The 2014 Whitney Biennial came to a close this past weekend, ending with a performance by esteemed artist and musician Pauline Oliveros. The composer, whose sound and video installation opened in the museum’s lobby just seven days ago, bid the exhibition farewell with a short solo accordion improvisation. The performance resonated with one of the more striking, if overlooked, curatorial themes of the show: sound in the museum.
Oliveros’s installation, “Deep Listening Room” (2014), consisted of several large digital video projections displayed on three walls in a small gallery on the first floor. The video feeds were sourced from fisheye surveillance cameras installed in the main lobby, covertly projected for collective viewing. There were no signs indicating this process: visitors remained unaware that they were being filmed until they entered the installation, where they were confronted with their own voyeuristic gaze. A microphone was also installed in the lobby, capturing live sound that was quickly fed into the surveillance room; however, the sound was first routed into a computer system and electronically manipulated via generative synthesis. This process manifested a delayed and heavily processed soundtrack: the video and audio feeds were clearly related, but the latter was entirely ambiguous, creating a disorienting experience. The installation called attention to the ubiquity of modern surveillance while also suggesting its shortcomings: mechanisms of surveillance were both exposed and aestheticized.
Indeed, the title, “Deep Listening Room,” refers not only to the unseen ‘big brother’ tapping into our email or collecting our cell-phone records, but also to Oliveros’s own decades-long practice of meditative listening. For her, the concept of “deep listening” means being attuned to the aural environment to the point of, in her words, “listening in every possible way to everything possible to hear no matter what one is doing.” This practice forms the basis of Oliveros’s entire musical practice, which was evident the moment she took a seat on Sunday evening at the Whitney and promptly closed her eyes, barely moving except for a diminutive tilt of the neck, and then only in order to focus on some discrete aural object. Before Oliveros could begin playing, she had to carefully assess the sonic orientation of the room, including her own position inside of it.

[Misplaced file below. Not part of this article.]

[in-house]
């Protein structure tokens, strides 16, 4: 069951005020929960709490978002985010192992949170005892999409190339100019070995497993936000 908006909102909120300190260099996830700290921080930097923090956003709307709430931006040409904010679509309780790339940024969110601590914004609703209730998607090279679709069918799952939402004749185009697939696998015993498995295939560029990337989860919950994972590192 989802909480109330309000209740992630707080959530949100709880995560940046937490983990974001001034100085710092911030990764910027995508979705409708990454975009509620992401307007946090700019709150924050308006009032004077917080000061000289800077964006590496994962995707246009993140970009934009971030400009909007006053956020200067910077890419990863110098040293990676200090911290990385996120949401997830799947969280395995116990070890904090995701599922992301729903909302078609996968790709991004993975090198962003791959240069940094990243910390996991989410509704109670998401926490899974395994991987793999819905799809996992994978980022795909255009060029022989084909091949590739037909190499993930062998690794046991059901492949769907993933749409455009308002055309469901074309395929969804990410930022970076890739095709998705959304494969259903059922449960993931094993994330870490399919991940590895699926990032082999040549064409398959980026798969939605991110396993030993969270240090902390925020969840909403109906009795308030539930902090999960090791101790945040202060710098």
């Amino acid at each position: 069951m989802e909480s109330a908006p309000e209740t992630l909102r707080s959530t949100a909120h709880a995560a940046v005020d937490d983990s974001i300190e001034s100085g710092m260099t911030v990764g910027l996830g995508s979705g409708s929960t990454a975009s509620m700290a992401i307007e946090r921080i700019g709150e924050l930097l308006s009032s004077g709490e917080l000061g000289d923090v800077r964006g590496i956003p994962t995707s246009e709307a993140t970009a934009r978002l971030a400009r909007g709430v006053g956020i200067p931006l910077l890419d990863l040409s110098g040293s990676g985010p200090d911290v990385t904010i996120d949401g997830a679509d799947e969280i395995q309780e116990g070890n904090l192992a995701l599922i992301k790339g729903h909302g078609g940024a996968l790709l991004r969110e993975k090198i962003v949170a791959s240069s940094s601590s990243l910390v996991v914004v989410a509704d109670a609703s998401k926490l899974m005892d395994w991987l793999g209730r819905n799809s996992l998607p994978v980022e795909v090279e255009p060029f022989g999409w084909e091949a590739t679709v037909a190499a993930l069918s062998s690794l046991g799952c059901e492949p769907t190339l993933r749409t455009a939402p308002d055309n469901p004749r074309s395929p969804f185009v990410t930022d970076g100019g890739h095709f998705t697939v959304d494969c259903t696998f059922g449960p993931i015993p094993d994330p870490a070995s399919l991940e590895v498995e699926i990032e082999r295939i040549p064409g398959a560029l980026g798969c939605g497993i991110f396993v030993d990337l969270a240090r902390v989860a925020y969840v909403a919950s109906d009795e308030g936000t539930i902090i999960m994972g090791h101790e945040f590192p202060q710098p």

Deep listening is an appropriate entry point for discussing the specific attention given to sound in this year’s Whitney Biennial, which was a pointedly noisy affair. Each floor of the exhibition had some sort of aural component, and although certain pieces were more explicit than others, it was rare that one did not hear something new when turning a corner. In many ways, the display of sound functioned as a second show altogether — one that was intentional, articulate, and in no way secondary to visual elements.
Aural walkthrough of the 2014 Whitney Biennial (audio recording made by the author for Aurchive)
The most prominent sounds of the show were undoubtedly the ghostly, ritualistic drones and chanting of artist Charlemagne Palestine, who constructed an immersive, omnipresent sculptural/aural installation in the museum’s main stairwell. The powerful, dirge-like moaning of Palestine’s “hauntteddd!! n huntteddd!! n